By Mary hursh
Once a boater is tuned into the melodies of an MCL Chris-Craft motor with 175-horsepower fed by two Zenith carburetors, or the deep but mellow tone of a 325-horsepower Cadillac Crusader fed by two four-barrel Carter carburetors, the sound from a radio or a CD player would just be thought of as static in the air.
On any given Sunday in the summer, at least 20 wooden boats and as many as 30 have made the wide circle around Lake Wawasee in what has been deemed the “Thunder Run.” Cottage owners and boaters always wave at the parade. which makes one lap in a counter-clockwise direction from Conklin Bay. The parade has almost become a tradition at the lake. Bill Coon; Jeff Guyas, owner of Wawasee Slip; and Luke Knecht and his wife; Jeanne; are the founders of the event.
Because boating is such a dominant part of life here, the Syracuse-Wawasee Historical Museum is currently featuring a display case full of bow and stern poles, ensigns and burgees used on some of the many wooden boats owned by area residents.
Bud Hursh, a long-time wooden boat enthusiast, created the display for all to enjoy. He also included books on classic Century, Garwood, Chris-Craft and Dodge boats.
A classic wooden boat is equipped with two flagpoles. The rear flagpole is known as the stern pole, which also serves as a white navigation light mounted on top of the pole. It has a clear glass globe. The front burgee pole normally is located in a socket on the front bow navigation light. The burgee is shaped like a pennant.
The ensign (flag) displayed at the museum is called a “yacht ensign.”It is a 13-star (Betsy Ross flag) with a fouled anchor (an anchor with a rope snaking down the middle ) in the center of the union.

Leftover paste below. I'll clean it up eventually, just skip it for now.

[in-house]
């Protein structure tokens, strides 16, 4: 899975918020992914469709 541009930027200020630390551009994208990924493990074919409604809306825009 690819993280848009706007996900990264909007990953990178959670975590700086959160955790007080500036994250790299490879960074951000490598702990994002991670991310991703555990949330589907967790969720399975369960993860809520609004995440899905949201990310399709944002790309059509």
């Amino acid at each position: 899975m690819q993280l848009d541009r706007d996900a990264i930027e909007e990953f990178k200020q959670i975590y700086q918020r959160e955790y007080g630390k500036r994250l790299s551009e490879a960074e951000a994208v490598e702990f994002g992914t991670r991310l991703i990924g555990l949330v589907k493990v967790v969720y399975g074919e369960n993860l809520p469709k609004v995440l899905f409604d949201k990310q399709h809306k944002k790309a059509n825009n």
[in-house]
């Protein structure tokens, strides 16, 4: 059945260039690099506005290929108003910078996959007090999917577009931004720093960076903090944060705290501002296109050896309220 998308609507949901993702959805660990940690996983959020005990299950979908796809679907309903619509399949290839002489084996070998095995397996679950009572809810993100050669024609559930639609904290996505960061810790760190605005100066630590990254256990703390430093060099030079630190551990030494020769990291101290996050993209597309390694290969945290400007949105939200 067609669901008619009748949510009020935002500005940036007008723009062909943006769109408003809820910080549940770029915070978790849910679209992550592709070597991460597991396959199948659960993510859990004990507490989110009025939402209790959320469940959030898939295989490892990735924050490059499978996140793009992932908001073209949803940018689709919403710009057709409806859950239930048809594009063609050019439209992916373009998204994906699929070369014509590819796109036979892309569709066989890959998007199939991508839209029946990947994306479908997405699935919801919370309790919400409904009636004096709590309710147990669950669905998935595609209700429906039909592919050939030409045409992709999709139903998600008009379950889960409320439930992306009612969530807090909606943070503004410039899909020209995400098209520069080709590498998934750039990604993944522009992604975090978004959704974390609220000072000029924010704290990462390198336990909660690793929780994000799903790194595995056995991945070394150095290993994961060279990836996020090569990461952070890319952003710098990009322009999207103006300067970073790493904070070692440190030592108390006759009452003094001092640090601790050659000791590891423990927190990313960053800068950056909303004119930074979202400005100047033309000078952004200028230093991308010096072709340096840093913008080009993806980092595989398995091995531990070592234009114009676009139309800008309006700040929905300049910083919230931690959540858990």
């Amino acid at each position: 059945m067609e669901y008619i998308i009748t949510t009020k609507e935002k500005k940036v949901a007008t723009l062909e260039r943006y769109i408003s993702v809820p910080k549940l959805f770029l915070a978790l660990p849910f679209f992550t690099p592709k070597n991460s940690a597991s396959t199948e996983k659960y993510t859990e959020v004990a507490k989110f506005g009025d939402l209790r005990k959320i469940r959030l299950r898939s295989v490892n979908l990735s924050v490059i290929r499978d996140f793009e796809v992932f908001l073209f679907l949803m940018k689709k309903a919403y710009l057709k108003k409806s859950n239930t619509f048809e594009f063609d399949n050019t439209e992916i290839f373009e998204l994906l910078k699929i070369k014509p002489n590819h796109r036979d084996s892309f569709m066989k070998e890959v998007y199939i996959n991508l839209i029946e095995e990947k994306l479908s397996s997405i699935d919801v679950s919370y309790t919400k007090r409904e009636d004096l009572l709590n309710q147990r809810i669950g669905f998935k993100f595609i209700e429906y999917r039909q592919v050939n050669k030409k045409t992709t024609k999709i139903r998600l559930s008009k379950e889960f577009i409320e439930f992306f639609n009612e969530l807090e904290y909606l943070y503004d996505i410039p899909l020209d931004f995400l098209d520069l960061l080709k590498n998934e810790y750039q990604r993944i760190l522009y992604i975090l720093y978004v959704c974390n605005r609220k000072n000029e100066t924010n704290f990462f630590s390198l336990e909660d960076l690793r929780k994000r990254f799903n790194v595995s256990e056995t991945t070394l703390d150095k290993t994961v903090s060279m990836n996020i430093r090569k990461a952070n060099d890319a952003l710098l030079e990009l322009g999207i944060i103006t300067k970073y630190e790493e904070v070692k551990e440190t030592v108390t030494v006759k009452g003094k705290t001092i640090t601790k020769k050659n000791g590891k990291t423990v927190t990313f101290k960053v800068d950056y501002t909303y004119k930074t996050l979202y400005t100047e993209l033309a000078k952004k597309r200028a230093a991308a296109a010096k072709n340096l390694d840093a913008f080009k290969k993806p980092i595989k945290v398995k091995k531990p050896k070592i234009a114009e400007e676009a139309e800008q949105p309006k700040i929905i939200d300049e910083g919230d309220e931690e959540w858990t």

Originally the yacht ensign was only used on documented vessels of specific classifications. The ensign is now flown on all recreational boats rather than the national flag.
The ensign and burgees along with their stern and bow poles on display at the Syracuse-Wawasee Historical Museum are from pleasure boats manufactured during the Golden Age of boating. “Of course we are thinking of the age of the wooden boats. Wooden boats are precious and unlike anything else. Once you are smitten by the sounds, feel, look and smell, there is no going back,” said Hursh.
The bow and stern poles with their ensigns and burgees displayed at the museum are all in use today and were borrowed from the following boats: a 1948 Chris-Craft 17-foot Deluxe Runabout; a 1952 Lyman 13-foot Outboard Runabout; a 1956 Chris-Craft 18-foot Skiff; and a 1960 21-foot Century Coronado. “The uniqueness of the ensigns, burgees and poles has the effect of the finishing touch to floating art from a time not forgotten,” said Hursh.
When a flag pole is lost or broken, replacements can sometimes be found on various old boat sites on the internet. Some stern poles and globes are just not available and must be fabricated.